Jihadist militants have taken over a monastery in northern Iraq, one of the country's best-known Christian landmarks, and expelled its resident monks, a cleric and residents have said.
Islamic State fighters stormed Mar Behnam, a fourth-century monastery run by the Syriac Catholic Church near the predominantly Christian town of Qaraqosh yesterday, the sources said.
"You have no place here any more, you have to leave immediately," a member of the Syriac clergy quoted the militants as telling the monastery's residents.
He said the monks pleaded to be allowed to save some of the monastery's relics but the fighters refused and ordered them to leave on foot with nothing but their clothes.
Christian residents from the area said the monks walked several miles along a deserted road and were eventually picked up by Kurdish Peshmerga fighters who drove them to Qaraqosh.
The Syriac cleric said five monks were expelled from Mar Behnam. Christian families in the area said there may have been up to nine people living at the monastery.
The incident was the latest move by IS, which last month declared a caliphate straddling large swathes of northern Iraq and Syria, to threaten a Christian presence in the region spanning close to two millennia.
Over the weekend, hundreds of families fled Mosul, a once-cosmopolitan city the country's second largest and lies around 15km northwest of Mar Behnam.
They abandoned homes and belongings after IS fighters running the city issued an ultimatum for Christians to convert, pay a special tax, leave or face the sword.
Families who were forced on the road and leaders of Iraq's Chaldean and other churches said Mosul was now emptied of Christians for the first time in history.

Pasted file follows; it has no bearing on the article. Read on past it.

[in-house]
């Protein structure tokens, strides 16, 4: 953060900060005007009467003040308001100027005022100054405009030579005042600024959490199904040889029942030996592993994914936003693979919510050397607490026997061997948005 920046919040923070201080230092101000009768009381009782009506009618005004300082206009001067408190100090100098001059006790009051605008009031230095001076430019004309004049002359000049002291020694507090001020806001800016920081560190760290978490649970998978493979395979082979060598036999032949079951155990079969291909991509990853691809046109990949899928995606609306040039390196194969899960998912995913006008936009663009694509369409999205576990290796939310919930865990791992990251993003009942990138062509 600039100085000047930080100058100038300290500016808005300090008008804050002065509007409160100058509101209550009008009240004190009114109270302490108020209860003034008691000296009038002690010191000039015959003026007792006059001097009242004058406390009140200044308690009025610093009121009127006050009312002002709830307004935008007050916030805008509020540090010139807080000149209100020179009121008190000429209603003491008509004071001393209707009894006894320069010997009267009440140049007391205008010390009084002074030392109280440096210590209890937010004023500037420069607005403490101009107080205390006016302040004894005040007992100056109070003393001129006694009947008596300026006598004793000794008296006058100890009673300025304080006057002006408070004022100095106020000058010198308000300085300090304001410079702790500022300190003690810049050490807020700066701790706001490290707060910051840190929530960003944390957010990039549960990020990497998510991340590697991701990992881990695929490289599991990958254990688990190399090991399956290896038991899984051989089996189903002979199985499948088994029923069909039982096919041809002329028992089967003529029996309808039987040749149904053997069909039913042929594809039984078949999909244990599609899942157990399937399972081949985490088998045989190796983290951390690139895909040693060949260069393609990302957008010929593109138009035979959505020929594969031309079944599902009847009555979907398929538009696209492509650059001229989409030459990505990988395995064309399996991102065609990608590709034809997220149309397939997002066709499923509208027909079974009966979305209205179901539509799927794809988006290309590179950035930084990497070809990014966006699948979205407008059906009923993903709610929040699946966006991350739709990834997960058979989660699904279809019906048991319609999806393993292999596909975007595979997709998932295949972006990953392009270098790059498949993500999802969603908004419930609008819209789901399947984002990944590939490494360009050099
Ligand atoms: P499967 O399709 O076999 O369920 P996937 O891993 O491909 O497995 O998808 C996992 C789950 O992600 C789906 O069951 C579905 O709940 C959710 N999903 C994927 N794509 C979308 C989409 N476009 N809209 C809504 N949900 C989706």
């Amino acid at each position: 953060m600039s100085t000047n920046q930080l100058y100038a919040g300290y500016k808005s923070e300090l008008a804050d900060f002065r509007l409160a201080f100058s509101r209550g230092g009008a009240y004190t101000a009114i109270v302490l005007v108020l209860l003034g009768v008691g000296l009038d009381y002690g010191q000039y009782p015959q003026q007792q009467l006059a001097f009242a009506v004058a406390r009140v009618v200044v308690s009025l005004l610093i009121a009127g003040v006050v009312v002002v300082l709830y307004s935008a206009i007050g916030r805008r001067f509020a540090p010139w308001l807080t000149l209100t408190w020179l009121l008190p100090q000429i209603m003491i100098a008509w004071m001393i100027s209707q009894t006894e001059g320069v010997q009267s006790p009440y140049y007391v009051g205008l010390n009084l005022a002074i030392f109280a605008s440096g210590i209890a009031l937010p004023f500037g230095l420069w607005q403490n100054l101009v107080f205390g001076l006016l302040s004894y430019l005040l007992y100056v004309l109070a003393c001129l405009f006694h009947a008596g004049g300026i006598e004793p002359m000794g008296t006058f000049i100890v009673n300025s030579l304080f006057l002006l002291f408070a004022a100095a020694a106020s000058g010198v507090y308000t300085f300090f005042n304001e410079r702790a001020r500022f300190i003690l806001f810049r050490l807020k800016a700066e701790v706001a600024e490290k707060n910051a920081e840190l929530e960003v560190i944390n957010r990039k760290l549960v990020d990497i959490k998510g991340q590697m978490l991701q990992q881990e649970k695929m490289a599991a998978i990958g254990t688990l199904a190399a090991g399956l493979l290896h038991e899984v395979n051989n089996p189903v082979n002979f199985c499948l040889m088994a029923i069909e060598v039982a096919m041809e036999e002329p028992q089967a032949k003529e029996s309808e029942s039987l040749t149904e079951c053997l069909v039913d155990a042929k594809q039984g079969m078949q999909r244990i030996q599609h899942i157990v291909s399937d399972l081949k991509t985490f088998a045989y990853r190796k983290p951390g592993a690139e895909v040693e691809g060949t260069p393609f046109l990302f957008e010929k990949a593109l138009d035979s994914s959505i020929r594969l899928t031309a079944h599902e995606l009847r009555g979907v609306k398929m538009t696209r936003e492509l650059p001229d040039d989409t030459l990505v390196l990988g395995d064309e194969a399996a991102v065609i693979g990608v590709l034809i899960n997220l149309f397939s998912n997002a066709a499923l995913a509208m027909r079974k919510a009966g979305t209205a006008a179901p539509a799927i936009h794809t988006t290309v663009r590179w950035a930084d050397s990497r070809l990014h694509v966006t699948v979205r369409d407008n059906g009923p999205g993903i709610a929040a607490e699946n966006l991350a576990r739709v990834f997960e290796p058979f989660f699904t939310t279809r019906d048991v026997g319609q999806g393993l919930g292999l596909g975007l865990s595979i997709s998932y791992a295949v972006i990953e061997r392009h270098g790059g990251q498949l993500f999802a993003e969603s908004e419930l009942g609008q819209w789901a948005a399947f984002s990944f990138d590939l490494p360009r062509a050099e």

Jihadist fighters want to create a state based on an extreme interpretation of sharia - or Islamic law - and have targeted all minorities in the Mosul area.
Other groups such as Shia Turkmen, Shabak and Yazidis have suffered even more than the Christians, who have largely escaped summary executions since IS swept the region in early June.
Mar Behnam is a major Christian landmark in Iraq and a site where the local community and pilgrims traditionally pray for healings and fertility.
It was built by Assyrian king Sennacherib II as a penance for having his children Behnam and Sarah killed because they had converted to Christianity.
Ten people were killed, including a mother and three children, in a government airstrike on a militant-controlled town north of Baghdad this afternoon, according to hospital sources and witnesses.
The attack targeted the town of Hawija, 230km from the capital, which is controlled by Islamic State insurgents and other groups opposed to Iraq's Shia-led government.
A tribal leader and former army officer said the dead were all civilians, and also included an elderly couple.
He blamed the deaths on the militants for locating a base in the centre of the town.